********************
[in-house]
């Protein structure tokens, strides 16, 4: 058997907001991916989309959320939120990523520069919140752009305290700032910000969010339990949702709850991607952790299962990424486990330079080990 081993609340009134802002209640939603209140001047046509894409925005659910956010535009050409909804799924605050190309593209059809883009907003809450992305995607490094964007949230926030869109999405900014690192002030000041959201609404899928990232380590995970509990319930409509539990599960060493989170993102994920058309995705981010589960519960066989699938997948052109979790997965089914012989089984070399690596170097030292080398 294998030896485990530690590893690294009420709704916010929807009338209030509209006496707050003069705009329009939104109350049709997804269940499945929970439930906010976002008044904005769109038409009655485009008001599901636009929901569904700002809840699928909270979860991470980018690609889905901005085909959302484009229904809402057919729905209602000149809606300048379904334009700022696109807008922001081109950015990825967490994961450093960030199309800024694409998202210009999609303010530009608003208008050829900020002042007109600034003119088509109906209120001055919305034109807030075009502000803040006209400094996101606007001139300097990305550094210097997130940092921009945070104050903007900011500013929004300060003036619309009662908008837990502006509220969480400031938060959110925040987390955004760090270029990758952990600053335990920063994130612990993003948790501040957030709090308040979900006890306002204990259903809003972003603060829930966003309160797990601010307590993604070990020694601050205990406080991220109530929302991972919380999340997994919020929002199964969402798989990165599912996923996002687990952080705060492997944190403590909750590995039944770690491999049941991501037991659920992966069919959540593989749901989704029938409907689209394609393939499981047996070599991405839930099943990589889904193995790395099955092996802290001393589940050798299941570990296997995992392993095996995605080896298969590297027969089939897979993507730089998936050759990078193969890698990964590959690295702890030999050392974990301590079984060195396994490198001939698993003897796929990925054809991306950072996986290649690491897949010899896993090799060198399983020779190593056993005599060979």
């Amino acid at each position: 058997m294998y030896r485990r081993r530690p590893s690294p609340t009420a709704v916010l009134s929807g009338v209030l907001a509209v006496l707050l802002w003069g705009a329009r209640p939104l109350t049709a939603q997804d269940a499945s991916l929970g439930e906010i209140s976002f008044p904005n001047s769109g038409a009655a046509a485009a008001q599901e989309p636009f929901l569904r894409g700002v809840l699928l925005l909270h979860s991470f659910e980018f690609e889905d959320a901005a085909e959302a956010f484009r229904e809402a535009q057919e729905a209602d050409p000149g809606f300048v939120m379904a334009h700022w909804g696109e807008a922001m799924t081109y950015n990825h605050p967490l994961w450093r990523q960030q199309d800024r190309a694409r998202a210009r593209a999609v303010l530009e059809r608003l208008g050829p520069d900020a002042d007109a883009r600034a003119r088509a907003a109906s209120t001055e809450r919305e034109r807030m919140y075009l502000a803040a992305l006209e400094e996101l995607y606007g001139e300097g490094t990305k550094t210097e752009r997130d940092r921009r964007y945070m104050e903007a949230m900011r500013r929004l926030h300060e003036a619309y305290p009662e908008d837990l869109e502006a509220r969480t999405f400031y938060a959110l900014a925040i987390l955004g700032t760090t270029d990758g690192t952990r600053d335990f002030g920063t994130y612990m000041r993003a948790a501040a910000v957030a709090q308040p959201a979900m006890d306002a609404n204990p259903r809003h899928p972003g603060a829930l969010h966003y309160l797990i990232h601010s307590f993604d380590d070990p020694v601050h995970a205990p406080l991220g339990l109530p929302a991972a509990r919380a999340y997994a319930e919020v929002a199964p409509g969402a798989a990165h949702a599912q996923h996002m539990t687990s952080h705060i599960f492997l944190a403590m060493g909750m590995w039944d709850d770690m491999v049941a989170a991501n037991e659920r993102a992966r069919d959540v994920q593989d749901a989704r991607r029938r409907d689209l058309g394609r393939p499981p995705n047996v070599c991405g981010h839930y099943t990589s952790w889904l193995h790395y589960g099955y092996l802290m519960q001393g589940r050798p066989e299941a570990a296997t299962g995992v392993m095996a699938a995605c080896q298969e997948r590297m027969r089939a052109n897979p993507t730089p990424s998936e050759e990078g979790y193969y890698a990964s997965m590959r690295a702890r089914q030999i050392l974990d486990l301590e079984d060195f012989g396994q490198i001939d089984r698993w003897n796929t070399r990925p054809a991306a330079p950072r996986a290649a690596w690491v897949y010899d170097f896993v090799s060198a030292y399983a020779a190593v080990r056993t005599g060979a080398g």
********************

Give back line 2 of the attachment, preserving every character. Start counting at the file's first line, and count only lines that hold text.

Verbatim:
């Protein structure tokens, strides 16, 4: 058997907001991916989309959320939120990523520069919140752009305290700032910000969010339990949702709850991607952790299962990424486990330079080990 081993609340009134802002209640939603209140001047046509894409925005659910956010535009050409909804799924605050190309593209059809883009907003809450992305995607490094964007949230926030869109999405900014690192002030000041959201609404899928990232380590995970509990319930409509539990599960060493989170993102994920058309995705981010589960519960066989699938997948052109979790997965089914012989089984070399690596170097030292080398 294998030896485990530690590893690294009420709704916010929807009338209030509209006496707050003069705009329009939104109350049709997804269940499945929970439930906010976002008044904005769109038409009655485009008001599901636009929901569904700002809840699928909270979860991470980018690609889905901005085909959302484009229904809402057919729905209602000149809606300048379904334009700022696109807008922001081109950015990825967490994961450093960030199309800024694409998202210009999609303010530009608003208008050829900020002042007109600034003119088509109906209120001055919305034109807030075009502000803040006209400094996101606007001139300097990305550094210097997130940092921009945070104050903007900011500013929004300060003036619309009662908008837990502006509220969480400031938060959110925040987390955004760090270029990758952990600053335990920063994130612990993003948790501040957030709090308040979900006890306002204990259903809003972003603060829930966003309160797990601010307590993604070990020694601050205990406080991220109530929302991972919380999340997994919020929002199964969402798989990165599912996923996002687990952080705060492997944190403590909750590995039944770690491999049941991501037991659920992966069919959540593989749901989704029938409907689209394609393939499981047996070599991405839930099943990589889904193995790395099955092996802290001393589940050798299941570990296997995992392993095996995605080896298969590297027969089939897979993507730089998936050759990078193969890698990964590959690295702890030999050392974990301590079984060195396994490198001939698993003897796929990925054809991306950072996986290649690491897949010899896993090799060198399983020779190593056993005599060979």